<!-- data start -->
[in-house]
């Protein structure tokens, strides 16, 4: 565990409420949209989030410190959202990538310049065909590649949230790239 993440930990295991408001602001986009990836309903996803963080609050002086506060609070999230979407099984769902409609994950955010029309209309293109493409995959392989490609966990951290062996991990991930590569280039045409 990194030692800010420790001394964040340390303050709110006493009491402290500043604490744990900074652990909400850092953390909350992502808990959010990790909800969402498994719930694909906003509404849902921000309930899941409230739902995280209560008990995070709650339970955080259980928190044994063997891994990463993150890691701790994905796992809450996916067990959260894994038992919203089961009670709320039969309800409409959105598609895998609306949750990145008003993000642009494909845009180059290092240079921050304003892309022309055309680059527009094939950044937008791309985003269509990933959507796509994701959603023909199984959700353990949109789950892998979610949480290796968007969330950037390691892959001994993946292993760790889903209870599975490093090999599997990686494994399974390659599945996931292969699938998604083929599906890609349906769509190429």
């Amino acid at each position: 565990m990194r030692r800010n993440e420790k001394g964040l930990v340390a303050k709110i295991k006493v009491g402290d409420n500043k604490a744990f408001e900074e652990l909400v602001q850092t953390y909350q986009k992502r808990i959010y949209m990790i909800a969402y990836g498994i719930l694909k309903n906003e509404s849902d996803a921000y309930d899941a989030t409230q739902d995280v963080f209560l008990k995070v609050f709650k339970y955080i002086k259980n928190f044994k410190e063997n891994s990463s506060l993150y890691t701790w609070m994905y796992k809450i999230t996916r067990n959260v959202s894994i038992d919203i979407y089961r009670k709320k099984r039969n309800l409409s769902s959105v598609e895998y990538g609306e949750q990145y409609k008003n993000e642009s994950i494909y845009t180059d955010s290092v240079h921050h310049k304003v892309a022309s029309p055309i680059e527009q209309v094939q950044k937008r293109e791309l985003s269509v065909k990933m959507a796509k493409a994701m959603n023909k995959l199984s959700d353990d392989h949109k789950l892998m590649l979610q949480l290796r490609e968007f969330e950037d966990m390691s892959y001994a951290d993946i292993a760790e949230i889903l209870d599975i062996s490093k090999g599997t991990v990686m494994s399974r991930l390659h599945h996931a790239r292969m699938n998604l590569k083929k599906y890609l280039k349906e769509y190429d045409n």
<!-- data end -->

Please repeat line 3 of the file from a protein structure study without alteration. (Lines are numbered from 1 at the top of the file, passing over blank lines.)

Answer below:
């Amino acid at each position: 565990m990194r030692r800010n993440e420790k001394g964040l930990v340390a303050k709110i295991k006493v009491g402290d409420n500043k604490a744990f408001e900074e652990l909400v602001q850092t953390y909350q986009k992502r808990i959010y949209m990790i909800a969402y990836g498994i719930l694909k309903n906003e509404s849902d996803a921000y309930d899941a989030t409230q739902d995280v963080f209560l008990k995070v609050f709650k339970y955080i002086k259980n928190f044994k410190e063997n891994s990463s506060l993150y890691t701790w609070m994905y796992k809450i999230t996916r067990n959260v959202s894994i038992d919203i979407y089961r009670k709320k099984r039969n309800l409409s769902s959105v598609e895998y990538g609306e949750q990145y409609k008003n993000e642009s994950i494909y845009t180059d955010s290092v240079h921050h310049k304003v892309a022309s029309p055309i680059e527009q209309v094939q950044k937008r293109e791309l985003s269509v065909k990933m959507a796509k493409a994701m959603n023909k995959l199984s959700d353990d392989h949109k789950l892998m590649l979610q949480l290796r490609e968007f969330e950037d966990m390691s892959y001994a951290d993946i292993a760790e949230i889903l209870d599975i062996s490093k090999g599997t991990v990686m494994s399974r991930l390659h599945h996931a790239r292969m699938n998604l590569k083929k599906y890609l280039k349906e769509y190429d045409n």